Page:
Saturday, April 21, 2012

Negotiating the job offer: easier said than done?

As a third year PR student, I will be confronted to the job market sooner than I would have liked. To prepare us to face the sharks out there, me and my fellow students were taught how to negotiate a job offer. Although this was very helpful and reminded us that we are skilled and have valuable competences, it has come to my attention that arguing over a salary or days of holiday is not that easy, no matter how much experience you have.

From a young graduate perspective, I even find it inconceivable to tell a manager that we want a higher salary. We have been warned so many times about the difficulty to find a job that actually suits us during the three years of my degree that the idea of negotiating the conditions of a job has left me quite sceptical. Shouldn’t we just be grateful if we actually do manage to find a job that would allow us to fulfil our potential? Personally, I think I would be too scared that the employer might turn around and say: “Right, so you want more money, now, do you? Well it’s a shame because the other 200 candidates did not ask for that much. Good luck in finding a job love!”.

Don’t get me wrong, I know what I’m worth and will not let a prospective employer walk all over me or exploit me. But would I really try to argue that I want a higher salary, a company card and more holidays in this economical context? I highly doubt it. As long as the job offer is not incredibly undermining my skills, I think I’ll just take it and welcome changes to the contract as I go along.

Does this only apply to young graduates? Do we feel like this because we don’t know what we want yet and don’t know I to get what we want? Probably, and I’m sure that we will learn how to sell ourselves better over the years.

But I would also imagine that an employee who’s being promoted and tries to negotiate a higher salary than the one that was offered to them is also tricky. Again, I don’t think the current context (recession) allows anybody to be picky. Negotiating a job offer, yes, but not too much. There are thousands of people out there who would just take it as it is, why risking to be replaced by them?

I am aware that I probably sound very pessimistic, and I don’t know how you would negotiate (or not) the conditions of your job, but I would personally try to keep a low profile until I know I am in the position to negotiate and get what I want.

If you feel the courage to negotiate your job offer assertively, here's the link to a very helpful guide to being assertive. You will learn about yourself, your skills and the misconceptions, advantages and dangers of assertiveness.


  1. whatever you do, don't try to negotiate BEFORE the offer has been made! Once it has been made, the company has made a commitment (and an emotional investment)so it is possible. After twenty five years' worth of career, I can honestly say that I have been really successful at getting extra perks because I have not been afraid to ask. "Nothing ventured, nothing gained" is the motto. As a result I have been offered a company car, a paid sabbatical, a season ticket loan, a car parking space and all sorts of other benefits. But, don't expect to negotiate a big salary uplift- that's the one thing that is usually set in advance, so harder to negotiate. Having a good understanding of what is available to other employees in the company helps- just getting something into your package that other staff members are getting is easier than asking for something that no one else gets. So, do your research, and negotiate from a position of knowledge.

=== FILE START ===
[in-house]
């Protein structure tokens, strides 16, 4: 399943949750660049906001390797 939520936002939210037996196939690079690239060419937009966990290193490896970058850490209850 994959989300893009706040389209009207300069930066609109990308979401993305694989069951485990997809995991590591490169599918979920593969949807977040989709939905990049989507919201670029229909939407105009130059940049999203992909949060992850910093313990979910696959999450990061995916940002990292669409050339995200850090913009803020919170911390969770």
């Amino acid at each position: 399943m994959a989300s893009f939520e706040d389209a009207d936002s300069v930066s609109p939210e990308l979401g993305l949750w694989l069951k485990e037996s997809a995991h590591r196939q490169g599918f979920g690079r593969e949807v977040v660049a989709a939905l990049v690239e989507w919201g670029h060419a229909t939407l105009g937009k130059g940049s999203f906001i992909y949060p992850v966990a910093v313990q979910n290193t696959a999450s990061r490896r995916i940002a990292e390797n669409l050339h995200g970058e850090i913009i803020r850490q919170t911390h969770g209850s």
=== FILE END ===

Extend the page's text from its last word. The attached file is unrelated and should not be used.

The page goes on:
1. Thank you very much for your advice. It is very important for us young graduates to learn how to negotiate as early as possible in our career and fight the fear or being dismissed because we had the courage to ask. But from my experiences, very young candidates don't really know HOW to ask, even when they know WHAT to ask. It is this gap that needs to be filled in order to successfully get more out of a job.
      I agree with you that the salary is very hard to negotiate, and very often, young graduates are not fully aware of their worth and what to expect according to the different positions.
      It is however true that once the offer has been made, the company does not necessarily want to go back to square one because they couldn't meet the candidate's expectations. This is very valuable, thank you!

  2. Hello fellow blogger, first of all a very interesting blog. I certainly think for a young person who is just stepping into the world work, negotiation may seem like a scary task. Some people, especially undergraduates are just grateful when ANY job opportunity comes through, making the task of salary negotiation even more difficult. Although I think with the right amount of preparation you can actually succeed in securing yourself that dream, well paid job. I talked about some of the steps you may consider in my blog post on negotiation. Please check it and and feel free to comment:



    1. Hi Patrick! Negotiating a job offer as a young graduate is indeed a very scary task. We are reminded every day of the difficulty to find a job in this market. But as you said, preparation mixed with some skills and confidence can actually provide us with the ammunition to get the wanted job. Thank you for the tips you provide on your blog, it is what can make the difference between good negotiation and hesitation.